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Chapter 13

Textbook Chapter 13 - Aggression

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University of Toronto Mississauga
Emily Impett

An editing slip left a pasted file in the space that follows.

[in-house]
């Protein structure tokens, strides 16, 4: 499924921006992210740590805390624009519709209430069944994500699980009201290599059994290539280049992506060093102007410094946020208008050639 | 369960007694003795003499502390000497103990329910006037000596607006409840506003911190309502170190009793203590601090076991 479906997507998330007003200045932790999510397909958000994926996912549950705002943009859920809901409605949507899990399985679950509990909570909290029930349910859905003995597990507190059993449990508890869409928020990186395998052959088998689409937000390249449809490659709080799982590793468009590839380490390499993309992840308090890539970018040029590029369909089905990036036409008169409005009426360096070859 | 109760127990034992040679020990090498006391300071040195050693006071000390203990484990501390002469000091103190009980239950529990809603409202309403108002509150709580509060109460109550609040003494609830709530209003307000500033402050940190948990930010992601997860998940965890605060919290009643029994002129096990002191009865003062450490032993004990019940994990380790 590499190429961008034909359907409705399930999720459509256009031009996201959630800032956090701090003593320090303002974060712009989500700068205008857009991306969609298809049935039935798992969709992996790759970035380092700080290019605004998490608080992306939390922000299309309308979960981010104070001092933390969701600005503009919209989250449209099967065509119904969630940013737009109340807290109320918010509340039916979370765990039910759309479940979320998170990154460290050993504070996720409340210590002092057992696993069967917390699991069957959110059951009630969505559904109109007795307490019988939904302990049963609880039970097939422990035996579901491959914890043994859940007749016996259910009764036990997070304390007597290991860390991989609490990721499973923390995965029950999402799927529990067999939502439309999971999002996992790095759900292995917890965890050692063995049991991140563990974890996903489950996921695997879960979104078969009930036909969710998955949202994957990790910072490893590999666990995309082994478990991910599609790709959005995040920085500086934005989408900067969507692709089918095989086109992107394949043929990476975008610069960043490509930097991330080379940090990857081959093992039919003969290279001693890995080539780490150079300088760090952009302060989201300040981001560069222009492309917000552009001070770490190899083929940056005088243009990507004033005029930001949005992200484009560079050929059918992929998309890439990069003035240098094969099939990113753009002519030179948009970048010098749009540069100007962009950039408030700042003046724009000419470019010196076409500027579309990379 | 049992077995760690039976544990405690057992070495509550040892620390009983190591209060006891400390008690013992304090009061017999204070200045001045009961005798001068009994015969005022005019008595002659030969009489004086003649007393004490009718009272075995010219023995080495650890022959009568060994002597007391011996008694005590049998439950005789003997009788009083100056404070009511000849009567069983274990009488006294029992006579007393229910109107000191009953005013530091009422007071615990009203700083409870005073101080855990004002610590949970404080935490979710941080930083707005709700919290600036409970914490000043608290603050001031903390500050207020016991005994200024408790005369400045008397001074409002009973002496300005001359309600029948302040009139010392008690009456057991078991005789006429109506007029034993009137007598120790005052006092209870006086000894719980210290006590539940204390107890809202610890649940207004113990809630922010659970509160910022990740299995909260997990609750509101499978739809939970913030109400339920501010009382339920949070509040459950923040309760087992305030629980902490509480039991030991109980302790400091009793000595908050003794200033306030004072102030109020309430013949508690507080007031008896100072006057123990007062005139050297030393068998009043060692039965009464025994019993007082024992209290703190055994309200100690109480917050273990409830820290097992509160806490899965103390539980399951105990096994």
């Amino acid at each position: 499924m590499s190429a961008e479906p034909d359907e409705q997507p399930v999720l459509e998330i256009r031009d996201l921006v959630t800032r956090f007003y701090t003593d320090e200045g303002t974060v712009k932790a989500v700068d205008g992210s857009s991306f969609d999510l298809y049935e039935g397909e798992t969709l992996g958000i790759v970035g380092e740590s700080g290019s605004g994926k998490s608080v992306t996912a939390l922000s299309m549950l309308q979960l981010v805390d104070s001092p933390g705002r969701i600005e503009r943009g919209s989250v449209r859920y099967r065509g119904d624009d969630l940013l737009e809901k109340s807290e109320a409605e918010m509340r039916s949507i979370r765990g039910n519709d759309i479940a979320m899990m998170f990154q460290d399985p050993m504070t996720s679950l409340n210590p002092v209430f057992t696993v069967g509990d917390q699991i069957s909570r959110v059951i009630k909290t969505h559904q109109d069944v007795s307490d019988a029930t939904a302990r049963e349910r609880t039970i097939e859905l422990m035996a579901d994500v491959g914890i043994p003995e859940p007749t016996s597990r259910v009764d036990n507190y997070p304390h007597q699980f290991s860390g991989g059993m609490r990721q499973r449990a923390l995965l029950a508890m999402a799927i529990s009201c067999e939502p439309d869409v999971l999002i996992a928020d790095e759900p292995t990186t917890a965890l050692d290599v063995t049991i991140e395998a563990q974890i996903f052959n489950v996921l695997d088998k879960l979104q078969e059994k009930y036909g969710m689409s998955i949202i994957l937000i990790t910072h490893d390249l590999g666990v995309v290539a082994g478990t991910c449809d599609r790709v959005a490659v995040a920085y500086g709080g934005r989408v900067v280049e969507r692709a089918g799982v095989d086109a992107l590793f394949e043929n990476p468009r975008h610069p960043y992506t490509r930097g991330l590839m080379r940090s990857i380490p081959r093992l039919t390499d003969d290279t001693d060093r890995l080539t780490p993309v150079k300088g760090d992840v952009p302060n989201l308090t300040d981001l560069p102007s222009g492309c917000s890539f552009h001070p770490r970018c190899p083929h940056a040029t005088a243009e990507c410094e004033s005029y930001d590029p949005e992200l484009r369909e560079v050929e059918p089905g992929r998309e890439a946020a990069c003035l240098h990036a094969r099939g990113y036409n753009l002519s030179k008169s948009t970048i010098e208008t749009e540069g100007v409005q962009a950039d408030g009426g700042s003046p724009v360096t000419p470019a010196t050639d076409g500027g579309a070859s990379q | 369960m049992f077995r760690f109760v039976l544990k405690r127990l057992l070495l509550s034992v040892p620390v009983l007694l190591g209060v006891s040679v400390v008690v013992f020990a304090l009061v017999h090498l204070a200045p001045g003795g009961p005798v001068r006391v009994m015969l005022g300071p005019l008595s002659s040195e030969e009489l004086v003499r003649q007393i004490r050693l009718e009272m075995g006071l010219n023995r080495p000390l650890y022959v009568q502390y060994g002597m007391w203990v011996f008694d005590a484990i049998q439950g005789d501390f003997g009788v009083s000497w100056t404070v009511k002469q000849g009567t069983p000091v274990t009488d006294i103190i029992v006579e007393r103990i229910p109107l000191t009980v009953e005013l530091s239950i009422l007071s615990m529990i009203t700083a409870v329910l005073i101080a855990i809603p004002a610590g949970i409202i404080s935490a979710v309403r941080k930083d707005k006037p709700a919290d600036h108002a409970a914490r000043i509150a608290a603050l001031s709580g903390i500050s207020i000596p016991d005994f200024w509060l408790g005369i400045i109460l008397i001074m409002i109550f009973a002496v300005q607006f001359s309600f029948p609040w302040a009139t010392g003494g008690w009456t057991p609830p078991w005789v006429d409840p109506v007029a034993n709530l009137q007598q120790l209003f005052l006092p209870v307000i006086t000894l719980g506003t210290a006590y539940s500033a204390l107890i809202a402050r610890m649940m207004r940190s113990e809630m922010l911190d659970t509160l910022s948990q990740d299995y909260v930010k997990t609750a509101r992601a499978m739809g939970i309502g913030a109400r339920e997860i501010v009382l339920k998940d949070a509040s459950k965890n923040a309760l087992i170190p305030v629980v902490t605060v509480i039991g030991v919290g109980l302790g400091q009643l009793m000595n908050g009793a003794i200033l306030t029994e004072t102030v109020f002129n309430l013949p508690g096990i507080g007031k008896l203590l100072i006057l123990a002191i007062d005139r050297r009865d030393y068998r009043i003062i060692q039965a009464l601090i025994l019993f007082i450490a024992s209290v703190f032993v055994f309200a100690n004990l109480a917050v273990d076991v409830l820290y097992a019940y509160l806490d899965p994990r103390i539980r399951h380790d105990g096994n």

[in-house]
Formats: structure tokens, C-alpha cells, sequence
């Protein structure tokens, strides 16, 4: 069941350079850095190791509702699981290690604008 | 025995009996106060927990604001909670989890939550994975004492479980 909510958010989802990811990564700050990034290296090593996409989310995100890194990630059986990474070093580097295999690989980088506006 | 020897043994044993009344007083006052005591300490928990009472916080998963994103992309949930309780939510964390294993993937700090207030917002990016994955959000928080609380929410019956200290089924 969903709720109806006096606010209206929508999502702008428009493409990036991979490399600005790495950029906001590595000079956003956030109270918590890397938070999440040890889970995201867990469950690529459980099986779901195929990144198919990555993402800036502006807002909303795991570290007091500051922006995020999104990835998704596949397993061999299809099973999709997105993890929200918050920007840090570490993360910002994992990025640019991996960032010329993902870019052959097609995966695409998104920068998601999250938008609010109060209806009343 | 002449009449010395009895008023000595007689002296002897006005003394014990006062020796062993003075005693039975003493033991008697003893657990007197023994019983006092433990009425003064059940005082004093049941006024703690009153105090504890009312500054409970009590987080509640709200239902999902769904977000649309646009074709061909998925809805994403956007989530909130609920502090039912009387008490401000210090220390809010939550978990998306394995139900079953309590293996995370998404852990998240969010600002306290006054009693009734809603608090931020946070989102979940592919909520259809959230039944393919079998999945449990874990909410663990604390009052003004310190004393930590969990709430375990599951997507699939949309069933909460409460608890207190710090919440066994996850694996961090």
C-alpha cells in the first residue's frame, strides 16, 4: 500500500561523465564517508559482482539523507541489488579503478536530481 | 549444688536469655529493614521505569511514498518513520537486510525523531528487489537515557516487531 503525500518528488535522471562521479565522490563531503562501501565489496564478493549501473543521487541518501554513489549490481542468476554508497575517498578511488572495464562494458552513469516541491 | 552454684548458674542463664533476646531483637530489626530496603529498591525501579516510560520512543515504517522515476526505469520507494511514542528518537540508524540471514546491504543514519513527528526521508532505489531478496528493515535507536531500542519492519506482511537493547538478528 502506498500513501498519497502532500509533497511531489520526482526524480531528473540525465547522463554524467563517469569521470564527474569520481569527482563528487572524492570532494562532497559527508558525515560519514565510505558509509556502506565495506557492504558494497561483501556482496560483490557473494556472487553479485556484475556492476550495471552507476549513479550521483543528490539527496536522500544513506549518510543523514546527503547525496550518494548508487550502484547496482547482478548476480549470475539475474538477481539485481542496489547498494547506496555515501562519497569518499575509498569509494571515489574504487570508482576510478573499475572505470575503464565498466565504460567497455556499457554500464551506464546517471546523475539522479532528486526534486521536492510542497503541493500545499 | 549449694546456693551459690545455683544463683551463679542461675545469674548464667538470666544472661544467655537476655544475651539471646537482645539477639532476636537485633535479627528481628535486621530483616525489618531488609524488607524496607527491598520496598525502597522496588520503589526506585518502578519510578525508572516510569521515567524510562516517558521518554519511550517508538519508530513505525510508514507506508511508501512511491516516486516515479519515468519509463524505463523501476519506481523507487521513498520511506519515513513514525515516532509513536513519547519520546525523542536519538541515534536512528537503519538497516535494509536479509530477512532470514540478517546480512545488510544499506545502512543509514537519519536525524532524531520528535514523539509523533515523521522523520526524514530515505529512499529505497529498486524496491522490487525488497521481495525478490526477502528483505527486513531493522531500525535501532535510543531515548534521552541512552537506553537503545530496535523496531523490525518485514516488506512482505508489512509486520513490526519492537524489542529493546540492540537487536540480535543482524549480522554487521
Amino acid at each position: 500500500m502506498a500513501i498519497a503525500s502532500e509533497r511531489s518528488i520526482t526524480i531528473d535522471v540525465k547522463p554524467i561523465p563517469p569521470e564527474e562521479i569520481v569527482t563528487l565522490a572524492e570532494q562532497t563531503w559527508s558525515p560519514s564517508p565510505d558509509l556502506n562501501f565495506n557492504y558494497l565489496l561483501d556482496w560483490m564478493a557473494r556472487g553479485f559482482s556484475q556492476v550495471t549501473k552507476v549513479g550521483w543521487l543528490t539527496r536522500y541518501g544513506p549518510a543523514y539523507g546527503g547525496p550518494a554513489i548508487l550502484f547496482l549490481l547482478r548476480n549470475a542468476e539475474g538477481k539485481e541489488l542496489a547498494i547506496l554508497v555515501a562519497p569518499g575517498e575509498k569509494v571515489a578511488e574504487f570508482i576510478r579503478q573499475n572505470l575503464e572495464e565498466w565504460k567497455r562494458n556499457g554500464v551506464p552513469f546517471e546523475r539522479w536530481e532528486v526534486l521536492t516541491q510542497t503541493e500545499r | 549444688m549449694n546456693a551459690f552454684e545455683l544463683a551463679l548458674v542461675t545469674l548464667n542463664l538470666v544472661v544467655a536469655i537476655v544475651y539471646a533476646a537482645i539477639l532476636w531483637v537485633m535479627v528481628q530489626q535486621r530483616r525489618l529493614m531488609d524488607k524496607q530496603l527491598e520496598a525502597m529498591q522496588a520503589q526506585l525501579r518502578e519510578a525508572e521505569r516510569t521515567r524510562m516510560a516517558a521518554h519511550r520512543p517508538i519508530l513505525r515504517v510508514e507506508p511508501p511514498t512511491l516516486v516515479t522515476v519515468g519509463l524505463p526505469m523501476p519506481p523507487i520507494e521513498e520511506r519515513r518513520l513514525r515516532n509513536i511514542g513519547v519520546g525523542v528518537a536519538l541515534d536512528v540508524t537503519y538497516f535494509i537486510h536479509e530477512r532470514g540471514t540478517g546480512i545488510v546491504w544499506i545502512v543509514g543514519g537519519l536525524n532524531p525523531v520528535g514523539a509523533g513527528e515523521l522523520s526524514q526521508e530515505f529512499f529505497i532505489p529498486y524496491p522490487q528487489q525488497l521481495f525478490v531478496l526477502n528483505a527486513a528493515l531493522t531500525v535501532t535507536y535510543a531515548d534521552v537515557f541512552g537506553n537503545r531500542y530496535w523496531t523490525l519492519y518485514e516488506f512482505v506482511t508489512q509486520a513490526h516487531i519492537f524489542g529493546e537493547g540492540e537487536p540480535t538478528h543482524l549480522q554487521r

Chapter 13: Aggression  Aggression is an intentional action aimed at doing harm or causing pain to another living being who is motivated to avoid such treatment. o Hostile aggression is done with the intention of directly inflicting harm onto an individual. o Instrumental aggression is harming an individual in the process of attaining some other goal. SITUATIONAL DETERMINANTS OF AGGRESSION______________________________________ Provocation  We tend to respond to direct provocation with aggression, and often act more aggressively in relation to the initial provocation (ex. the gang quote “if you stab me, I’ll shoot you”  We tend to not reciprocate aggressively if we attribute provocations to unintentional factors (i.e. It was only an accident) Frustration  Frustration is the internal state that accompanies the thwarting of an attempt to achieve some goal.  Aggression increases in direct proportion to these 4 factors: o The amount of satisfaction the person anticipates receiving from meeting their goal o How completely the person is prevented from achieving their goal o How frequently the person is blocked from achieving their goal o How close the individual believes they are to achieving their goal  In a study, a confederate cut in front of a participant waiting in line to see a nd th movie. The participant wasndither 2 in line or 12 in line.  The participants who were 2 acted more aggressively towards the confederate Heat  Social theorists observed that violent crime rates are higher when the temperatures are hotter.  People are also more violent during hot months, such as July and August. Murder and rape increase during the summer months.  Major league baseball pitchers are more likely to hit batters as the weather gets hotter and hotter.  Why do high temperatures make people more aggressive? There are two possible explanations: o The first explanation is that people are aroused by hotter temperatures, but they are largely unaware that the heat is the source of their arousal. When they encounter circumstances that prompt anger – for example, a frustrating driver – they misattribute their arousal to that person, giving rise to an amplified feeling of anger and aggression. o Another explanation is that heat triggers not just undifferentiated arousal, but specific feelings of anger in particular that increase the likelihood of all kinds of aggressive behaviour. Alcohol  Marital violence is 4 to 6 times more likely if a partner is an alcoholic.  Both boys and girls who bully others are 5 times more likely to report alcohol use than those who do not bully.  In an experimental study, male participants in heterosexual relationships were asked to describe a current conflict in their relationship. Group one drank vodka to Ontario’s legal limit, and the control group consumed a drink that smelled and tasted like alcohol, but was not alcoholic.  Intoxicated participants reported more negative feelings than those who were sober. Social Exclusion  In an experiment, participants were asked to chat with 4-5 other members for 15 minutes and asked to write down the names of people they would like to work in a group task with.  In one condition, the participant was told “everyone wants to work with you”. In the second, the participant was told “no one wanted to work with you”.  Later, the participants played a computer game with a new person. The participants had the choice of blasting the confederate with a loud noise.  Participants who were rejected in the first task were more likely to act aggressively towards the confederate and blast them with noise.  Why might social exclusion cause people to become more aggressive? One explanation states that in our evolutionary past, being rejected by the group had many negative effects, since we are so dependent on others for food, shelter, defense, and affection. Thus, being socially rejected triggers a threat defense system, specifically an increase in defensive aggressive tendencies.  Social rejection also stimulates the feeling of pain. People who feel rejected report higher levels of chronic physical pain, physical ailments, and even greater pain during childbirth. fMRI scans show that the part of the brain that corresponds to physical pain is activated when a person experiences social rejection. Aggressive Cues  An increase in aggressive cues (such as guns and other weapons) can cause people to act more violently.  Homicide rates in countries all over the world are highly correlated with the availability of handguns.  In a study, participants were put in a room with a shock machine. They were made angry and were allowed to administer shocks in return. There were three conditions. In the first condition, there was a gun beside the shock machine. In the second, there was a badminton racket beside the machine, and in the third, there was no object beside the machine.  Participants who were exposed to the gun were more likely to become aggressive and use the shock machine. Income Inequality  Murder rates in countries with high levels on income inequality are higher than countries with low income inequality.  Powerful feelings of social rejection felt by individuals at the bottom in unequal societies might trigger violence. Media Violence  The Western med
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